A former executive at a Community Health Systems, Inc. (CHS)-owned multispecialty clinic based in Washington state recently won a $1.9 million award after filing a whistleblower lawsuit against CHS and the clinic at which he worked.
According to a report from the Spokesman-Review, former CFO Gregg Becker filed the suit 2012, claiming at the time that he had been pressured to change the company’s financial projections from a $12.8 million loss to a $4 million loss. When he refused to do this, the company allegedly fired him.
The case went in front of an administrative judge with the U.S. Department of Labor in November. The judge ruled in the claimant’s favor, awarding him $1.9 million — including more $341,000 in back pay, approximately $1.5 million in front pay and an additional $15,000 for damage to reputation and attorneys’ fees.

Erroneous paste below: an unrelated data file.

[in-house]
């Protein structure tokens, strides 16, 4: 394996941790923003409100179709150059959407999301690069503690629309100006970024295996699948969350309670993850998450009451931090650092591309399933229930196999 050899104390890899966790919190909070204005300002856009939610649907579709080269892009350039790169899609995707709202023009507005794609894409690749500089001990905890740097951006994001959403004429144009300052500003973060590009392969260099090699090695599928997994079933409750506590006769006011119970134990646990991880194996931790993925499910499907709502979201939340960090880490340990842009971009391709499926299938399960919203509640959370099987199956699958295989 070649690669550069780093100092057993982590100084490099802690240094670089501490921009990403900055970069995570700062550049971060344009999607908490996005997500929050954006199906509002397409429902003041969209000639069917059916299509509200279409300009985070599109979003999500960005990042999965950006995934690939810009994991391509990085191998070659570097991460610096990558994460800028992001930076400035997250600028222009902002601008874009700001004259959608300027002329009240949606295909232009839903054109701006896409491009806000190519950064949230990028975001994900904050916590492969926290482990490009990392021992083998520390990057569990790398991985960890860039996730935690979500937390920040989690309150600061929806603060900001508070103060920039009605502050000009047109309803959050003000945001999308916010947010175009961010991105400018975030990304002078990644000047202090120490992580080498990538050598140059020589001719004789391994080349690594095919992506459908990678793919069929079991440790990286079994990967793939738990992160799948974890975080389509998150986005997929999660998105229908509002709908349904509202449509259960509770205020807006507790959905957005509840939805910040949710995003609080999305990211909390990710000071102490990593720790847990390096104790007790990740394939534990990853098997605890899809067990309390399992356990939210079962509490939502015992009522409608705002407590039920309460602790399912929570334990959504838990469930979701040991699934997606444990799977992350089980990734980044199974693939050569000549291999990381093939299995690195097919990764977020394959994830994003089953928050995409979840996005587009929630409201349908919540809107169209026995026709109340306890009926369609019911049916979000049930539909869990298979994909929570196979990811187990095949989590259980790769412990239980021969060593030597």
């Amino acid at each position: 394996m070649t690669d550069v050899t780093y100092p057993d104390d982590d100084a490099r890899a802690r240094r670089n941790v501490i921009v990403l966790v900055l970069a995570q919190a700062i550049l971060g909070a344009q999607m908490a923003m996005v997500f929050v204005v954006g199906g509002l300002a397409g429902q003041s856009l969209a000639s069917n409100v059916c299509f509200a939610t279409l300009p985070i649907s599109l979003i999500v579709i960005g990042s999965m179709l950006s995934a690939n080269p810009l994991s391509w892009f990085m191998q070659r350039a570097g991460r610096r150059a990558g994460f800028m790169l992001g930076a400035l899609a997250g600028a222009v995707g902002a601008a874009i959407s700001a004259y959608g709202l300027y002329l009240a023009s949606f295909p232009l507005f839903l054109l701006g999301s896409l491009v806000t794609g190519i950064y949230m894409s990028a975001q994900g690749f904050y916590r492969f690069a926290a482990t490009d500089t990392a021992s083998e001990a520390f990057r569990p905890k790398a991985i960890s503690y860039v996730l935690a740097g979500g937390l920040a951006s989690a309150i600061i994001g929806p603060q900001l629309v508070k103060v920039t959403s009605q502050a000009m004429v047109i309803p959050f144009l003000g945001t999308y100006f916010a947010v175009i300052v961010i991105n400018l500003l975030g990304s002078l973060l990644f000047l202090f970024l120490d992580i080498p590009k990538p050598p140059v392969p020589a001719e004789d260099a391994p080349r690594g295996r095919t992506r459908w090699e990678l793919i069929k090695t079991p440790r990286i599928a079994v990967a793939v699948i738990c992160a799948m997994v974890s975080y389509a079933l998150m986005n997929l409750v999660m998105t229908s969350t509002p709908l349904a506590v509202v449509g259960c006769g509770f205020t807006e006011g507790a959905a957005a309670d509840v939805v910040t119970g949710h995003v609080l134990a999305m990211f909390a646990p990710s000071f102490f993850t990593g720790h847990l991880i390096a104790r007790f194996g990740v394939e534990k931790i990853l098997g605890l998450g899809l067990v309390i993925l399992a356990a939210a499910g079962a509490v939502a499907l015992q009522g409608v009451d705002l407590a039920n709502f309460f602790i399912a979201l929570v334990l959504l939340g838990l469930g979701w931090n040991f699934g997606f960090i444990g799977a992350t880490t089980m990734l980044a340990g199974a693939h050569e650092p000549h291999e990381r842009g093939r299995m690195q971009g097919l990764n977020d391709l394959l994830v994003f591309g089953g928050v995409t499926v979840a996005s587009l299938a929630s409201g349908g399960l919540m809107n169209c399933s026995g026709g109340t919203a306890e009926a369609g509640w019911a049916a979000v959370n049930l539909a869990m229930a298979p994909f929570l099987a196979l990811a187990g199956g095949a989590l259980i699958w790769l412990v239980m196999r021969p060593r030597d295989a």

CHS appealed this most recent decision to the administrative review board, so that case is still pending. The company released a statement that read in part: “We believe the original decision of the agency dismissing Becker’s claim was correctly decided.”
Under federal law, whistleblowers can receive certain protections against retaliation if they alert authorities to a company’s wrongdoing. In this particular case, Becker appeared to be a victim of retaliation even before acting as a whistleblower. Because he promptly alerted the proper authorities, he was able to recover a significant award.
Individuals who are aware of major violations occurring within their organizations should understand the rewards whistleblowers could receive from the U.S. Securities and Exchange Commission and other regulatory bodies. For further guidance on this important issues, consult a skilled Dallas attorney at Whistleblower Law for Managers.